First study of its kind details life of a critically ill coronavirus patient
Share this article:
Washington - It is now surely one of the most-read medical reports among caregivers in intensive care units around the world who are bracing for the novel coronavirus.
The paper, published in the British medical journal the Lancet last month by a team of doctors working at the centre of the outbreak, is the first study to characterise the clinical course, treatment and mortality of a group of critically ill patients infected by the new SARS-CoV-2 virus.
The report is highly valuable, say clinicians in the United States and Europe, because it details the course of the disease in critically ill patients - that small but worrisome subset who end up in ICUs. The 52 patients were treated at the Jinyintan Hospital in Wuhan, China, during the first month of the epidemic, from the end of December through January.
The authors tracked the constellation of life-threatening symptoms, what drugs patients were given to try to combat the infection's assault on the lungs, how supplemental oxygen was administered, and the outcomes - whether patients survived or died in the ICU.
The grim conclusion: For patients infected with the novel coronavirus who became critically ill with pneumonia and entered their ICU, the doctors recorded "high" numbers of fatalities.
Of the 52 people included in the sample, 32 died in the 28-day span of the study, revealing a death rate of 61 percent. Most died within seven days of being admitted to the ICU.
For comparison, mortality rates generally ranging between 30 and 40 percent are observed for patients who are sickened by ordinary seasonal flu and are fighting pneumonia and acute respiratory distress syndrome in ICUs.
Specialists outside of China applaud the treatment given by the Chinese doctors to their patients in the study, saying that similar levels of care would be found in American and European critical care units.
Like the doctors in China before them, healthcare workers in South Korea and Italy are seeing their ICUs filling with critically sick patients. In Lodi, in northern Italy, one infectious-disease doctor told The Washington Post that coronavirus had hit "like a tsunami" at his hospital, where more than 100 out of 120 people admitted with the virus also developed pneumonia.
Clinicians and researchers interviewed by The Post, all of whom had read the Lancet study by Xiaobo Yang and his colleagues, said they could only imagine - reading between the lines in the dry clinical data presented in the seven-page paper - what those ICUs were like.
"They had an explosion of cases in China that overwhelmed hospitals," said Kristina Crothers, a pulmonary and critical care medicine specialist and a professor of medicine at the University of Washington.
"Those doctors were making heroic efforts to keep their patients alive," said James Chalmers, a clinical professor at the School of Medicine at the University of Dundee in Scotland. "They were doing everything they could."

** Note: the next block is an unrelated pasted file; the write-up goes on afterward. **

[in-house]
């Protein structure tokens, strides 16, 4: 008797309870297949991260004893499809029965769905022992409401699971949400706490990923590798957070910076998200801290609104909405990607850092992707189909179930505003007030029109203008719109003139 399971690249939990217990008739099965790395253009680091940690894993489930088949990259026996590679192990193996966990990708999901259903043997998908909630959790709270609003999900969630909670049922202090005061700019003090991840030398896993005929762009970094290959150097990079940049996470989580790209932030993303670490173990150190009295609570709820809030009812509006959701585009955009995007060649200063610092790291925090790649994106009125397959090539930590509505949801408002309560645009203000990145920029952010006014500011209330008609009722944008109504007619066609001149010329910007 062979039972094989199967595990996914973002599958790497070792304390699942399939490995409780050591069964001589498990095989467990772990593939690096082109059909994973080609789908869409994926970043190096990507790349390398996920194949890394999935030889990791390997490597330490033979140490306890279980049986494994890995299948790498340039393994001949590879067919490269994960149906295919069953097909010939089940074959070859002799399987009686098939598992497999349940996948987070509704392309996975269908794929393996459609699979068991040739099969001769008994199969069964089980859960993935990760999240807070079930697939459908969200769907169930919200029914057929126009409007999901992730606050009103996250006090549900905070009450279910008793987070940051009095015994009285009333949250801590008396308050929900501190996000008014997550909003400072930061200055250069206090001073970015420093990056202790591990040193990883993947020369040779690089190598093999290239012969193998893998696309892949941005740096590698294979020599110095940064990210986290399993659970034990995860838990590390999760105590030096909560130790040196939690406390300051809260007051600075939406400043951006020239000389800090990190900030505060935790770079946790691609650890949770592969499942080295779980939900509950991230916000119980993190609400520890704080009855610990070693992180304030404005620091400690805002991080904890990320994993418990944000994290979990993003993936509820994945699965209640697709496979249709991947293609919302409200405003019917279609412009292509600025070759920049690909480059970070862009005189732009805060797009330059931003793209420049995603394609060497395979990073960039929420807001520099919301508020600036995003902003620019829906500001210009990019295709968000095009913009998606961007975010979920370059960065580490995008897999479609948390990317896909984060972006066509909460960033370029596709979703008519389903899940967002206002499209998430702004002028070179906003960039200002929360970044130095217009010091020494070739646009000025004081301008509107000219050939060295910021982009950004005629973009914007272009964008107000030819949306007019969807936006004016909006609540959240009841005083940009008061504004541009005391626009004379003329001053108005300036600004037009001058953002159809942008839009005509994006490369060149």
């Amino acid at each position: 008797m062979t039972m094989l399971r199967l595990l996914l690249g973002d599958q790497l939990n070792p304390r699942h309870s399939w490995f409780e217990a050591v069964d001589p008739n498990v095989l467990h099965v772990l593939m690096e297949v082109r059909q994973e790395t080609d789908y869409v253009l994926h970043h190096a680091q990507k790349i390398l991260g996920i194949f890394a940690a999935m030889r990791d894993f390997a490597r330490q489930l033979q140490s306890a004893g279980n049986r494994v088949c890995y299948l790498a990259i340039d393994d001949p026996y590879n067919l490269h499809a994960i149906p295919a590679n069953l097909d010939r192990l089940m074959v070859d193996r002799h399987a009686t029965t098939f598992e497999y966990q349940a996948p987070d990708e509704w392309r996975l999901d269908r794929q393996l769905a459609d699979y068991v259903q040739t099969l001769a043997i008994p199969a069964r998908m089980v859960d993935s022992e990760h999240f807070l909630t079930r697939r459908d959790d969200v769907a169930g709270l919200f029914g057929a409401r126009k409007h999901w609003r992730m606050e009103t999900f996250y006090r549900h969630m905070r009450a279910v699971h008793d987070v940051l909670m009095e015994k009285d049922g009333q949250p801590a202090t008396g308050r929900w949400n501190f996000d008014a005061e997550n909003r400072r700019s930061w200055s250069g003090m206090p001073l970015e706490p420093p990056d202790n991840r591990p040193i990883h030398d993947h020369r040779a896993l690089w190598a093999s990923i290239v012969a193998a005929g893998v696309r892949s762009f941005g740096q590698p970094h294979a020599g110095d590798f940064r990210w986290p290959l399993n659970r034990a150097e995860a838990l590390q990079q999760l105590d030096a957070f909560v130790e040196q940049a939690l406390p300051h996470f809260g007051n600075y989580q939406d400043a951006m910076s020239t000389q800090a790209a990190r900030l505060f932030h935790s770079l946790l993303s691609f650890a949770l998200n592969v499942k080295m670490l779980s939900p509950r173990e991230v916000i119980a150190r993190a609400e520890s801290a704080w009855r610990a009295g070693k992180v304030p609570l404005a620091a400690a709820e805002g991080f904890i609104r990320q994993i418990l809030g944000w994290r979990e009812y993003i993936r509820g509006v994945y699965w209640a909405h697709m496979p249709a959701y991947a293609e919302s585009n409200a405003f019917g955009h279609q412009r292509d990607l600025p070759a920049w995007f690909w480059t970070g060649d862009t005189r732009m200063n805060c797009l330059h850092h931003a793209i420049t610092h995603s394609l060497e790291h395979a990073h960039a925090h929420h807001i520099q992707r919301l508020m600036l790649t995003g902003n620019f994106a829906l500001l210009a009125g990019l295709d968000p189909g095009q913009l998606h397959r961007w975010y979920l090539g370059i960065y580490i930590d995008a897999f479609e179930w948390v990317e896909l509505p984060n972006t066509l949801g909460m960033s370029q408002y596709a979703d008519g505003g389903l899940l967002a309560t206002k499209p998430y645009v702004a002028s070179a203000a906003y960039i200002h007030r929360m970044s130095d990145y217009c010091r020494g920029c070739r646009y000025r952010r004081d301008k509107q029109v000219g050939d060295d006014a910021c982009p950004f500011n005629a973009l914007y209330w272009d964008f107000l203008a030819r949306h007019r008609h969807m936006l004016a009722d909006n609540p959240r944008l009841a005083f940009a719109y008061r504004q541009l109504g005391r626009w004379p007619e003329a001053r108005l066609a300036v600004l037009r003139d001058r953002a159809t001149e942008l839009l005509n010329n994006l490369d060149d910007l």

There are no targeted therapeutics or vaccines for the new virus - and so doctors and nurses in the ICUs are left to administer drugs and oxygen to keep the patients alive long enough for their bodies to fight the infection and repair lungs ravaged by pneumonia.
As the virus attacks the lungs, it becomes harder and harder for patients to get enough oxygen into their blood streams to support their kidneys, livers and hearts.
In the worst cases in the Wuhan ICU, the viral pneumonia led to acute respiratory distress syndrome, or ARDS, a life-threatening inflammation in the lungs.
Of the 52 patients with pneumonia, most had to be given supplemental oxygen - 37 were put on mechanical ventilators.
Recently, the WHO sent a team of international experts to China to investigate the clinical course and treatment of patients, including the seriously ill. They found that 5 percent of the novel coronavirus cases required artificial respiration, and 15 percent needed to be given highly concentrated oxygen - the kind a patient may breathe through a tube leading to the nostrils.
The WHO reported that 45 hospitals were operating in Wuhan. The experts noted that 80 percent of the people infected had only mild disease, but that the most seriously ill needed supplemental oxygen to recover - and that the recovery period was three to six weeks.
"The mass and duration of the treatments overburdened the existing health care system in Wuhan many times over," the WHO team concluded.
A steep wave of very sick patients with pneumonia could outstrip not only available beds in ICUs but also the number of ventilators available in many countries. In the Northern Hemisphere, the outbreak of the novel coronavirus is coming on top of the winter influenza season.
The Chinese doctors gave their patients antibiotics to fight secondary infections, and antivirals, including medicines considered experimental. They also tried antibodies and steroids.
"They were losing patients left and right. They're trying their best. They're using every tool in the toolbox," said Charles Dela Cruz, an associate professor of pulmonary care medicine at the Yale School of Medicine. "They're doing the right things . . . everything that might help and not hurt."
And they were still losing many patients.
The WHO report and the Chinese study found that those who died were older and had preexisting conditions such as cardiovascular disease, uncontrolled diabetes, high blood pressure, chronic respiratory diseases and cancer.
The Chinese report on the 52 patients did not list a cause of death for the 32 who did not make it out of the ICU.
But doctors with long experience treating serious pneumonia and ARDS assume that the Chinese caregivers saw their patients' inflamed lungs overwhelmed by fluids, their blood pressure dropping dangerously, and their organs failing and then shutting down as they were starved of oxygen.